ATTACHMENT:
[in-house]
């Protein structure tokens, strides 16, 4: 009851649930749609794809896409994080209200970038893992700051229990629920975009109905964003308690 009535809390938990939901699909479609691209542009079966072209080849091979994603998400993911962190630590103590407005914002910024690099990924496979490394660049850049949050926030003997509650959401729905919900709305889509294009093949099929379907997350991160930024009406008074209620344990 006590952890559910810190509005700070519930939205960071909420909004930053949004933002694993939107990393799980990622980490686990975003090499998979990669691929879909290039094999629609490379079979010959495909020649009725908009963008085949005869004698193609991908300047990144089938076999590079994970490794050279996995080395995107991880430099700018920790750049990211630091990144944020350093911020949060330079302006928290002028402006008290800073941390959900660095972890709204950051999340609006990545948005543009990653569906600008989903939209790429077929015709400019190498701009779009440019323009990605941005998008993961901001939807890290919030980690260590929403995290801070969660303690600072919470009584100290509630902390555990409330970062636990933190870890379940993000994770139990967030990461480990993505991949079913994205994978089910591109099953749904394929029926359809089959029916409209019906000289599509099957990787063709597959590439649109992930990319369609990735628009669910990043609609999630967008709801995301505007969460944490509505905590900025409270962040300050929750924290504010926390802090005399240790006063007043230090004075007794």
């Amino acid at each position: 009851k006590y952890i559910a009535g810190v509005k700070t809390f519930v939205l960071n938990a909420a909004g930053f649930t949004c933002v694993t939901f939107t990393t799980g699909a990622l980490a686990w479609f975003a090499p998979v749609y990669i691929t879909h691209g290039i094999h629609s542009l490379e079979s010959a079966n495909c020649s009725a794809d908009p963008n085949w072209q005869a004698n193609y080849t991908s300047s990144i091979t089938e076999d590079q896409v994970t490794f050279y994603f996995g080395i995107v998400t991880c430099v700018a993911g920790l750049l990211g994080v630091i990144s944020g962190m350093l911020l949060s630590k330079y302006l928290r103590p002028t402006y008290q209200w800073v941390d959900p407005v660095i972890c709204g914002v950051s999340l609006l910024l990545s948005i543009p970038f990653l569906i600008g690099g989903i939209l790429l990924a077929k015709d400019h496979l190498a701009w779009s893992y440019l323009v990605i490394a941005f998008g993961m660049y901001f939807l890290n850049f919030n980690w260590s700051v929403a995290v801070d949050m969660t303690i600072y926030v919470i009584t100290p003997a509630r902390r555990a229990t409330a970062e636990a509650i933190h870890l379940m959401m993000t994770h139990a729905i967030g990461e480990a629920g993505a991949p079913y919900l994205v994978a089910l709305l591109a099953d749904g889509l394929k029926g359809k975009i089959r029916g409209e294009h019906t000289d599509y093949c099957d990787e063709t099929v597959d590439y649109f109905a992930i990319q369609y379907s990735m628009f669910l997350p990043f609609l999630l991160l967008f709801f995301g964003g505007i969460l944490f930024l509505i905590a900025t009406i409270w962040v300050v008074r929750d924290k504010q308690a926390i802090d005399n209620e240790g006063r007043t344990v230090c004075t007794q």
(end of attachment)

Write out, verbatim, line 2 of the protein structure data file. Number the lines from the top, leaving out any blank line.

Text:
């Protein structure tokens, strides 16, 4: 009851649930749609794809896409994080209200970038893992700051229990629920975009109905964003308690 009535809390938990939901699909479609691209542009079966072209080849091979994603998400993911962190630590103590407005914002910024690099990924496979490394660049850049949050926030003997509650959401729905919900709305889509294009093949099929379907997350991160930024009406008074209620344990 006590952890559910810190509005700070519930939205960071909420909004930053949004933002694993939107990393799980990622980490686990975003090499998979990669691929879909290039094999629609490379079979010959495909020649009725908009963008085949005869004698193609991908300047990144089938076999590079994970490794050279996995080395995107991880430099700018920790750049990211630091990144944020350093911020949060330079302006928290002028402006008290800073941390959900660095972890709204950051999340609006990545948005543009990653569906600008989903939209790429077929015709400019190498701009779009440019323009990605941005998008993961901001939807890290919030980690260590929403995290801070969660303690600072919470009584100290509630902390555990409330970062636990933190870890379940993000994770139990967030990461480990993505991949079913994205994978089910591109099953749904394929029926359809089959029916409209019906000289599509099957990787063709597959590439649109992930990319369609990735628009669910990043609609999630967008709801995301505007969460944490509505905590900025409270962040300050929750924290504010926390802090005399240790006063007043230090004075007794």